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FBI closing in on Goldman Sachs, 1MDB financial scandal

 | February 25, 2016

Officers are gathering sensitive documents and identifying potential witnesses in a case that has made international headlines and involves top political and business figures.

fbi-1mdb

PETALING JAYA: Officers of the United States’s Federal Bureau of Investigations (FBI) are getting closer to unravelling the complex and widespread financial scandal involving Goldman Sachs and 1Malaysia Development Berhad (1MDB).

An international investigator, L Burke Files told the New York Post, the FBI was in the midst of gathering sensitive documents and identifying potential witnesses in the case that involves one of the bank’s chairman for Southeast Asia, Tim Leissner, 45.

It was reported by Bloomberg yesterday, that Leissner had left the firm, with Goldman Sachs spokesman Edward Naylor, confirming this although remaining tight-lipped about any other development.

Meanwhile speaking to the New York Post, Files said, “My sources within the US government have told me that they are looking into 1Malaysia Development Berhad (1MDB) on all fronts and are actively acquiring documents and identifying witnesses from around the world.”

“They are not interested in fines this time,” Files added, without elaborating.

Goldman Sachs and Leissner have been implicated because of their close ties with high-ranking government officials in Malaysia in the controversial 1MDB, that has seen law enforcement bodies from a host of other countries investigating the investment firm for money-laundering.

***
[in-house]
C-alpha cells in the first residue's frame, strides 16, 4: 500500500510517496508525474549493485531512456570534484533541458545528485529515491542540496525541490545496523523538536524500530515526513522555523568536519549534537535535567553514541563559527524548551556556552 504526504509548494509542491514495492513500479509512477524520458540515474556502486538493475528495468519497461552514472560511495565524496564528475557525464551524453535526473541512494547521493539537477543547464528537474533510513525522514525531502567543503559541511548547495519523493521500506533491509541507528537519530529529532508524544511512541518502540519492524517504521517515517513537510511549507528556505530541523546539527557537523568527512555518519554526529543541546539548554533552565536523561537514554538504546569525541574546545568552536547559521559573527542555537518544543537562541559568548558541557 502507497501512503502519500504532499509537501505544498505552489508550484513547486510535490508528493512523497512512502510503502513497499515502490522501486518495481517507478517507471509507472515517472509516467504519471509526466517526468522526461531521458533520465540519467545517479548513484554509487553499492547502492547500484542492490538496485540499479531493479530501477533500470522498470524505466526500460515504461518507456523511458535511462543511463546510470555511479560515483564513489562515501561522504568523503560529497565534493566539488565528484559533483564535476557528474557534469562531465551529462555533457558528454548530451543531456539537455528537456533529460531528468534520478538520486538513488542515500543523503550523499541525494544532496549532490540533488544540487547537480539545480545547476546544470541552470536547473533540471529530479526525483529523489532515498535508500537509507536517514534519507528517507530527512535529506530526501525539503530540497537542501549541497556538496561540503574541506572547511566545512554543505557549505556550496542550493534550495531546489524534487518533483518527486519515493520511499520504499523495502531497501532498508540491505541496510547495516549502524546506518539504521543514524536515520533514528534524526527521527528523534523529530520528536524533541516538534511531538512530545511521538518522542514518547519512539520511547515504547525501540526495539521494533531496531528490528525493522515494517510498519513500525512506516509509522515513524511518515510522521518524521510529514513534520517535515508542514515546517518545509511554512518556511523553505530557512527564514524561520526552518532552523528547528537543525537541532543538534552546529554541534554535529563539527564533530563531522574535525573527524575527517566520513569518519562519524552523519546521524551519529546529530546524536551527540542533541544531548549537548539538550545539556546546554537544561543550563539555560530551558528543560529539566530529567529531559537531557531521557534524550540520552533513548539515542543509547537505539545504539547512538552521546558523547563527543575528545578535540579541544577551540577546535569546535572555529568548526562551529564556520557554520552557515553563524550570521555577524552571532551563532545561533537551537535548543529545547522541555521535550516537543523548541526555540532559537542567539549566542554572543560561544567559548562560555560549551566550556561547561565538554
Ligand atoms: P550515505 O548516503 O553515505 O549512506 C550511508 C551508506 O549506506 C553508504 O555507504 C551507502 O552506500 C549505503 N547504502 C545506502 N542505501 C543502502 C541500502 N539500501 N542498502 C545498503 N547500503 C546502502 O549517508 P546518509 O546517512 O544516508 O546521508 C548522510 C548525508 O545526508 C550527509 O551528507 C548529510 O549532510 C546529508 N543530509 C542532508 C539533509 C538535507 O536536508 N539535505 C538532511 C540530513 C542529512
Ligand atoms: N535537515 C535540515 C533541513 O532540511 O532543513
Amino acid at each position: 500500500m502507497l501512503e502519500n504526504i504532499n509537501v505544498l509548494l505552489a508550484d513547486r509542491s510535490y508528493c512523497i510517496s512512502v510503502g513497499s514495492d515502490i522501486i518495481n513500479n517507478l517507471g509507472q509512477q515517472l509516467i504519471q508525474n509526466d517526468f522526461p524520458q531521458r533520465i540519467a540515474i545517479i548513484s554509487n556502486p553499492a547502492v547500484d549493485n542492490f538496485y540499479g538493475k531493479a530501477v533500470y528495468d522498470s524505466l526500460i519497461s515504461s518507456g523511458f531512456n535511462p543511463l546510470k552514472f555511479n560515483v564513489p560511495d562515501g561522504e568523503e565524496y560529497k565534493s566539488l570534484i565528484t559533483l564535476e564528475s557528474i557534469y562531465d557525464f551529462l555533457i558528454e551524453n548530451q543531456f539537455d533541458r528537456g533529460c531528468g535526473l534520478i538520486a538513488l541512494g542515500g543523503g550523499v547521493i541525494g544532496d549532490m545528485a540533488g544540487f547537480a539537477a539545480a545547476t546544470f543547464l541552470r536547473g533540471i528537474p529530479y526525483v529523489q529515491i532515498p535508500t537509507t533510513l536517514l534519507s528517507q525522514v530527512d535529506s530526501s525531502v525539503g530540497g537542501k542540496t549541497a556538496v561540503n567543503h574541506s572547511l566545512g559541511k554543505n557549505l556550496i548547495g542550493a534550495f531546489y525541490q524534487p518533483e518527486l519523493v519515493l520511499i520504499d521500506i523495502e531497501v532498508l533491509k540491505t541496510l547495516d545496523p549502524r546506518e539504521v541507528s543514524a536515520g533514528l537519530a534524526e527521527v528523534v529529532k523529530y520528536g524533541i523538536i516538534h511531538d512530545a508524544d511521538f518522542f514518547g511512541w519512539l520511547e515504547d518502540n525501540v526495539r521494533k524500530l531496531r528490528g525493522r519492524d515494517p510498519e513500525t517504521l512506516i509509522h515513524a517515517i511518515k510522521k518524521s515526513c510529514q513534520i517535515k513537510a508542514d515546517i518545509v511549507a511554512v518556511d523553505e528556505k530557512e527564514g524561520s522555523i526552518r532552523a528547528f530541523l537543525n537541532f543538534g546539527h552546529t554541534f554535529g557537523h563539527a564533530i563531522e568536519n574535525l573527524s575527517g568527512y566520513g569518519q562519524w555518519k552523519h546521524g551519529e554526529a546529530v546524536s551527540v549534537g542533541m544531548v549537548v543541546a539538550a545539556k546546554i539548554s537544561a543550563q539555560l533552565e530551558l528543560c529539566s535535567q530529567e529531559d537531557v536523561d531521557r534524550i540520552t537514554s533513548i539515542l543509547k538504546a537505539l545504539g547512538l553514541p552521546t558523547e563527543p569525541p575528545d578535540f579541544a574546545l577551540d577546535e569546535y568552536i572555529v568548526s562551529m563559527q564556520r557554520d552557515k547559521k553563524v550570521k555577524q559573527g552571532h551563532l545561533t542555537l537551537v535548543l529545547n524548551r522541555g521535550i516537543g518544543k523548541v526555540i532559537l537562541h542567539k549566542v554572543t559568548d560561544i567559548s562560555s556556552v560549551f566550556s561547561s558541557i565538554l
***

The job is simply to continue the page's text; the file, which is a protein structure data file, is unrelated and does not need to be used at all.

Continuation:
Things came to a head when news broke that RM2.6 billion had been deposited into the private bank accounts of Prime Minister Najib Razak in 2013, coupled with numerous reports of the “exorbitant” fees Goldman Sachs charged 1MDB for transactions.

It was also reported that Leissner, an 18-year Goldman veteran “with access to the highest reaches of government in Malaysia” likely made millions from the Goldman Sachs deals he led with 1MDB, that unfortunately for him, turned controversial later.

“I think Goldman is being heavily advised by probably three or four of the top law firms that are saying, ‘Basically, don’t say anything,’ ” said Gary Swiman, head of compliance and regulatory consulting services at the accounting firm EisnerAmper.

When contacted by the New York Post, the FBI said it could not comment on or confirm any of its investigations, while representatives at Goldman Sachs declined to comment as well.


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